How difficult is is to police the Kaieteur national park? The jackasses found illegal mining there last year and gave a slap on the wrist. Now within a year the illegal mining is back in full force and jackass Granger pretending like he hearing about it for the first time. The jackass trying to get political mileage out of what he was supposed to do all along. Maybe too much focus on saru/socu is distracting our endearing jackass president.,
Following Presidential order… Joint Services raid illegal mining camps at Kaieteur National Park
– several detained Following several reports of illegal mining activity at the Kaieteur National Park, President David Granger ordered a special operation over the weekend which led to the arrest of several persons.
This was confirmed by Minister of Natural Resources, Raphael Trotman, when contacted by this publication yesterday. He said that a number of reports would have been brought to the attention of several agencies regarding the illegal activity.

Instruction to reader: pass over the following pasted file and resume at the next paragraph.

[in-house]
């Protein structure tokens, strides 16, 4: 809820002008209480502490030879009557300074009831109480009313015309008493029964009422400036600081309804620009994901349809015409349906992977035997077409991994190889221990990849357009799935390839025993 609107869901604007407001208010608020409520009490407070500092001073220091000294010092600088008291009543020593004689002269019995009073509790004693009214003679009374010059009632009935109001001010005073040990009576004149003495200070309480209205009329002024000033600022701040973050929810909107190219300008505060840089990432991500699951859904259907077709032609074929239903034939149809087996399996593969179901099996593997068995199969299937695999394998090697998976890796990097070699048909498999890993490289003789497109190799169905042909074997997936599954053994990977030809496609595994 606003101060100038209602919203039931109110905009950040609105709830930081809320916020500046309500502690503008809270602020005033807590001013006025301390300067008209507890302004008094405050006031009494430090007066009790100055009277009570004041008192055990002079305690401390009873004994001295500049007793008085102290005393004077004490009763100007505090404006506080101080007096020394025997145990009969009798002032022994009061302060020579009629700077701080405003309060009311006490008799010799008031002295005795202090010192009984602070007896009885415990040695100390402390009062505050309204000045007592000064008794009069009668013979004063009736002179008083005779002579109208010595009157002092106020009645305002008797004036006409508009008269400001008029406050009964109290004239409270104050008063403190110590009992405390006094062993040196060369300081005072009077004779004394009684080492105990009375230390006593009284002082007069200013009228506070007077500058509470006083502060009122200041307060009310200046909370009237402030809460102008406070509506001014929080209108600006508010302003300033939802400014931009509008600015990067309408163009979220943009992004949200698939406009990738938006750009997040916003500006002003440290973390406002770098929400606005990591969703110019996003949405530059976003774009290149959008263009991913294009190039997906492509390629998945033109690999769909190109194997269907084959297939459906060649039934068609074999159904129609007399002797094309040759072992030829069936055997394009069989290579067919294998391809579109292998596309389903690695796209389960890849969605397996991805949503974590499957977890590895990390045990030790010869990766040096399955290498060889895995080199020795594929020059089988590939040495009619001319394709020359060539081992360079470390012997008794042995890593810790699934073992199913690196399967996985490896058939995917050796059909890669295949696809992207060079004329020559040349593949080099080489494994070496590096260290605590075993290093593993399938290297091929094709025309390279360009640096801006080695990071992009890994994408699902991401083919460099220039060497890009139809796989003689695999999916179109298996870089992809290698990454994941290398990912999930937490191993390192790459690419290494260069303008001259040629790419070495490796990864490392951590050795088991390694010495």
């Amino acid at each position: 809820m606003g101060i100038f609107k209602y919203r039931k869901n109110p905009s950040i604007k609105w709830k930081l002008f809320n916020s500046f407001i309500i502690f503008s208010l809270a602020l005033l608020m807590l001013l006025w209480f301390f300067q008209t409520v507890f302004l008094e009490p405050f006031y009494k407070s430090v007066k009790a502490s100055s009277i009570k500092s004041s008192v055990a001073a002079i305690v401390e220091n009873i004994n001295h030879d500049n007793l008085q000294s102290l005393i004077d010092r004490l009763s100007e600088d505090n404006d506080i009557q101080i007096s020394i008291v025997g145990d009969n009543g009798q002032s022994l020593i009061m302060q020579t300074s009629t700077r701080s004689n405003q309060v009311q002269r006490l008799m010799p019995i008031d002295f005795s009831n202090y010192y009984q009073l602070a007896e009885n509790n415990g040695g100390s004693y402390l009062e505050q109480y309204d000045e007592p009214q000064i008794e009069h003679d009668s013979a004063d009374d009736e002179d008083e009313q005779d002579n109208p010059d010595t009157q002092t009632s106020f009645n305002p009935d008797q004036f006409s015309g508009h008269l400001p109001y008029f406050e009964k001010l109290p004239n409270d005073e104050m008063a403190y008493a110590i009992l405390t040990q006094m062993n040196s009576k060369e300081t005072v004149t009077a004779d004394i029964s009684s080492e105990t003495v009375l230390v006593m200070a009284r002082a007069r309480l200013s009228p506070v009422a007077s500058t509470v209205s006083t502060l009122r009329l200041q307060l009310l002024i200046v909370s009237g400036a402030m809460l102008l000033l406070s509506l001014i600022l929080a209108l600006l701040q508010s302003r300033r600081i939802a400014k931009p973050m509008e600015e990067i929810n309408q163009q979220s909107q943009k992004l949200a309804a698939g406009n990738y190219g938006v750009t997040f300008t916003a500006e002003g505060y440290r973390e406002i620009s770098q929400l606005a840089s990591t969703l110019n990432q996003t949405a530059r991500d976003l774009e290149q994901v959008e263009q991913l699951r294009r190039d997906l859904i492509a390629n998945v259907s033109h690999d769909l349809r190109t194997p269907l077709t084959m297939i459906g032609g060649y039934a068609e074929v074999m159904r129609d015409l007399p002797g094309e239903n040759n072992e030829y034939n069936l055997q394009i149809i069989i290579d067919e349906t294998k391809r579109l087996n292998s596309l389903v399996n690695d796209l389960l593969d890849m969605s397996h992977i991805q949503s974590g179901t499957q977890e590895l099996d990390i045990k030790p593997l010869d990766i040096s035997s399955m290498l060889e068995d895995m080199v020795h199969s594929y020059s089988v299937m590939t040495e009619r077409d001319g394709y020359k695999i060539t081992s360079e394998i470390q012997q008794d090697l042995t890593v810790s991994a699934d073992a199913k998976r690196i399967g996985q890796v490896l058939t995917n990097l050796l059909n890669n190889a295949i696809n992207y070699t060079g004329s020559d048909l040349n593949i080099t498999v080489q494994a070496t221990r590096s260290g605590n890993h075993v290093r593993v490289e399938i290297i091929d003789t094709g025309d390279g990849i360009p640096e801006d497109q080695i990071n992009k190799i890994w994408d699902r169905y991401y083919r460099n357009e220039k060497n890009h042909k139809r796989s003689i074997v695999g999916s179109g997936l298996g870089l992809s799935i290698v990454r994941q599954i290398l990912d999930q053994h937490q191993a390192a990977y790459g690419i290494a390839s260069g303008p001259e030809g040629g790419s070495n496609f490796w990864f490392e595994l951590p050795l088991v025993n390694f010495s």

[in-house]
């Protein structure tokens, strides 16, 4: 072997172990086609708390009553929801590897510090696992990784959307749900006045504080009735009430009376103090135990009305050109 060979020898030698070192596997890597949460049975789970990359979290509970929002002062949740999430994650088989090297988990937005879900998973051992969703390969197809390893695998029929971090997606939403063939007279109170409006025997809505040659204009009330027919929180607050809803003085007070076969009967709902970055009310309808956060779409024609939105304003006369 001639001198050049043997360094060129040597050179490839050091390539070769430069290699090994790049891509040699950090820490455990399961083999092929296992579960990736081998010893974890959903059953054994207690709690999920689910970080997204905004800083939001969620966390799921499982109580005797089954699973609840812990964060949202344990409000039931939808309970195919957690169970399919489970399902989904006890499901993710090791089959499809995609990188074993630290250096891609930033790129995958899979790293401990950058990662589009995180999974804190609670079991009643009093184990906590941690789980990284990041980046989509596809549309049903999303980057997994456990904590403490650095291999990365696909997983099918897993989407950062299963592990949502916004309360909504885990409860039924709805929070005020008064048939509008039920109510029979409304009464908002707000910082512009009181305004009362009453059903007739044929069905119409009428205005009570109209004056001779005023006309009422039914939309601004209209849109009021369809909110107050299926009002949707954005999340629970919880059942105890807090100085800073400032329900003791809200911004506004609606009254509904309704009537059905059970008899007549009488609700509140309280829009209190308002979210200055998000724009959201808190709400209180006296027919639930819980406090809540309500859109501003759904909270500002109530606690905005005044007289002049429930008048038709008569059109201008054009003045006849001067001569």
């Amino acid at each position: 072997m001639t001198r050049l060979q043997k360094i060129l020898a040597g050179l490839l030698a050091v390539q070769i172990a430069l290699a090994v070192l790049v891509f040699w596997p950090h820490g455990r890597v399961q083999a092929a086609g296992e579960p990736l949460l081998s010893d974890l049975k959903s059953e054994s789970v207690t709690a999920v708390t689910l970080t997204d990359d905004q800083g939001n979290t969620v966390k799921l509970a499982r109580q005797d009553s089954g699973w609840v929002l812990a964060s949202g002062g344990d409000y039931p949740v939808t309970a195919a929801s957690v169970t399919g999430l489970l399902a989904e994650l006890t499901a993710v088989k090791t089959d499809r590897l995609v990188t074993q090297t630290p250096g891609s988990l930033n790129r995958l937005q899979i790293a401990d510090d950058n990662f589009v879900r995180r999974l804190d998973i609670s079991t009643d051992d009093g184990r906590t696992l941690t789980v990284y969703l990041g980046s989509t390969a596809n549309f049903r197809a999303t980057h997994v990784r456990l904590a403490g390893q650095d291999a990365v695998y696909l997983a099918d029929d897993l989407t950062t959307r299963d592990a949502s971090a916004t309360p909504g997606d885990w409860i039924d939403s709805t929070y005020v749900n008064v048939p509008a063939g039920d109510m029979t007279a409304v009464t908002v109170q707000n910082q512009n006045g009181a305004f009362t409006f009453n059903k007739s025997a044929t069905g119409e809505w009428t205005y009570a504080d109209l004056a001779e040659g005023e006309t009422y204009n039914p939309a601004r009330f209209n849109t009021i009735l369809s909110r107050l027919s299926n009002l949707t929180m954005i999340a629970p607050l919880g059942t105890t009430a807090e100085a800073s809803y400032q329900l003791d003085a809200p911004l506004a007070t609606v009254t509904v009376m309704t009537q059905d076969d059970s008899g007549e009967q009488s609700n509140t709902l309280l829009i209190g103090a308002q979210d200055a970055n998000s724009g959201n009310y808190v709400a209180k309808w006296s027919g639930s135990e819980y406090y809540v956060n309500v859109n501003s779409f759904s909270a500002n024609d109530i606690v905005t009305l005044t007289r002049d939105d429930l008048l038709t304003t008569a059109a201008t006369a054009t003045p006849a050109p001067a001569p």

Trotman said that the President was also briefed on the matter about the proliferation of mining in the area. He said that a decision was taken to urgently address the issue and an operation was executed over the weekend.
Asked how many persons would have been arrested, Trotman said that about 20 persons were taken into custody by law enforcement officials.
Illegal mining has been a problem for the management of the Kaieteur National Park for a number of years. The Park is located within one of the largest and most bio-diverse rainforests in the world.
As a result of its location, many have sought to pilfer the rich mineral wealth of the area. Just last year, Special Constable Akeem Hyles had drowned during a government operation to stop illegal mining in the area.
In that operation the Ministry of Natural Resources had partnered with the Joint Services to stop illegal mining in and around the Park.
In August of last year, a Brazilian national, Ceso Alves De Alcantara was fined $7M for mining in the area. He was caught following a raid by the Ministry and the Geology and Mines Commission (GGMC). During the raid, officials seized a dredge, excavator engine and other equipment.
During the 1970s the Park was downsized to facilitate mining, but was expanded in the 1990s to protect the watershed and the integrity of the area. The Park covers an area of 224 square miles or 62,700 hectares.